Elementary students put their hands to work to learn sign language


April 08, 1994|By KATHY SUTPHIN

Beginning on the first day of classes each school year, students in Brenda Teppig's fourth-grade class at Mount Airy Elementary School are encouraged to talk with their hands.

First the fourth-graders learn the sign for each letter of the alphabet and learn to finger spell their names. Then Mrs. Teppig teaches her students the signs for familiar objects in their classroom and school.

Their sign language education progresses until they are able to sign the words to the music of a popular song at the school's gala gym show held each April.

Sign language is an extracurricular subject taught to Mrs. Teppig's class that enriches their day-to-day activities.

In addition to being an enjoyable activity for her students, they can use finger spelling to practice their spelling words and to communicate with the teacher or classmates when speaking out loud is not appropriate or possible.

"It helps some of them to remember vocabulary and concepts," Mrs. Teppig said.

Mrs. Teppig, who sometimes serves as a volunteer interpreter for deaf friends, stressed that she continues to learn sign language skills. Her knowledge has been garnered from books, videos, watching others sign, and three classes, including one college class.

Students in Mrs. Teppig's class gain more than just another way to express letters, numbers and words.

Courtney Samuel said it is difficult for a deaf person to understand signs when someone wiggles around.

"When you do signing, you have to stay still," she said.

Colin Jones said his new skills have helped him communicate with his neighbors who are hearing-impaired. He advised that it is important to "mouth the words so they can understand -- lip read and do the sign language."

Facial expression is also very important when using sign language.

"You should put your signs up close to your mouth so they can see the signs and your mouth moving at the same time," Kristen Robson said.

Signing words to music was so much fun that Heather Colvin shared her manual communication skills with the school at a lunchtime talent show. She signed the lyrics to Garth Brooks' hit tune, "The River." "And did a wonderful job," Mrs. Teppig said.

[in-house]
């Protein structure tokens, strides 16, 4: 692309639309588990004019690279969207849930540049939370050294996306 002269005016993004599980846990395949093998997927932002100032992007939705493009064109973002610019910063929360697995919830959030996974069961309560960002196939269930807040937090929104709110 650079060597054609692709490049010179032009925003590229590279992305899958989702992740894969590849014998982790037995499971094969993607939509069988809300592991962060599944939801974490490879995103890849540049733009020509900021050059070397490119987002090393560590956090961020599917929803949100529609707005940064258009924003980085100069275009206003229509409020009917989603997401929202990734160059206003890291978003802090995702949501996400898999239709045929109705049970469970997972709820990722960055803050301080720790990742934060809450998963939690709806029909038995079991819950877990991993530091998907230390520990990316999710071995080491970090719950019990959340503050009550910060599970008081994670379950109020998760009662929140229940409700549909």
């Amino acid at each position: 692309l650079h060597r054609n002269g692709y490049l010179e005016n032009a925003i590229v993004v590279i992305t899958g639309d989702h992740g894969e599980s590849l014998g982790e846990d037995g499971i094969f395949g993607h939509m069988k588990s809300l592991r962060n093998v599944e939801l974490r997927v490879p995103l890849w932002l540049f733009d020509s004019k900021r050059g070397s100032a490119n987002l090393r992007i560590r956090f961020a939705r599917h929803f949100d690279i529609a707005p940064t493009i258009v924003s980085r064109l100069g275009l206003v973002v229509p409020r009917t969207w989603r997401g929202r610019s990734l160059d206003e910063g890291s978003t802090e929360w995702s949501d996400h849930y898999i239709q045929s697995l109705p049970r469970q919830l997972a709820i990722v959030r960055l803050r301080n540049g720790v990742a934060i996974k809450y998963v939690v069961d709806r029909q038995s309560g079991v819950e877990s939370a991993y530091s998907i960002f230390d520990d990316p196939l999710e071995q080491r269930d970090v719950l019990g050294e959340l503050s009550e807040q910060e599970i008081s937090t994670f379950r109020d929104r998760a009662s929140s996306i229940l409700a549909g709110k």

Mrs. Teppig said her interest in sign language began when she went with a women's group from her church to visit the deaf ward at Springfield Hospital in 1989.

"They were so excited that we came to see them," she said. "I knew no sign language, and I wasn't able to communicate -- it was a real shock."

Although a sign language class was periodically offered at her church, Mrs. Teppig said she hadn't enrolled.

"The next time that they had one, I took it," she said. "I keep right on because I really felt like that was something I should be doing.

"I came to school and every time I would learn something, I would teach my boys and girls.

"That helped me to practice and helped them to learn. And while I was learning a better understanding of deaf people and to be more sensitive to them, I was trying to share that with the boys and girls in my classroom."


The Mount Airy Elementary 1994 Gym Show held this week demonstrated physical education skills taught in gym classes by Linda Coons and Robin Townsend.

To the strains of "I Wanna Be Rich," fifth-graders "tinikled," demonstrated their agility dancing across and between long white poles. Fourth-graders in Donna Beeman's class shimmied with towels to "Splish Splash."

"It's a fourth-grade presentation but it's more of a culmination of our entire physical education program," Ms. Coons said.

Participants used lively music and an array of props including ribbons, balls, jump ropes, rhythm sticks and parachutes to entertain audiences during three shows held Wednesday and yesterday at Mount Airy Middle School.

One of the show's 11 acts was performed by Mrs. Teppig's "Sign Language Chorus." The fourth-grade class continued the annual tradition of interpreting the lyrics of a popular song at the gym show by signing "One Moment in Time."


Heavenly ham, tasty turkey and outstanding oysters will be served at the Mount Airy Fire Company's second Spring Dinner beginning at noon Sunday at the Activities Building at Route 27 and Twin Arch Road.

An array of side dishes and home-baked desserts will be featured at the all-you-can-eat feast.

The cost of the fund-raiser will be $9 for adults and $4.50 for children 5 through 12. Children under 5 are free. Carryouts are available for an extra 50 cents.


With a lifetime of experience as a local beef and dairy farmer, C. William Knill has a deep well of expertise to draw from for his Wednesday evening discussion of "Farming of Mount Airy -- Then and Now."

Mr. Knill, president of the Maryland Farm Bureau and an active member of the Carroll County Farm Bureau, will lead the second of four lectures and discussions held to commemorate Mount Airy's Centennial.

The free event begins at 7:30 p.m. in the lower level of the new Mount Airy fire station at 702 N. Main St. The public is encouraged to attend.


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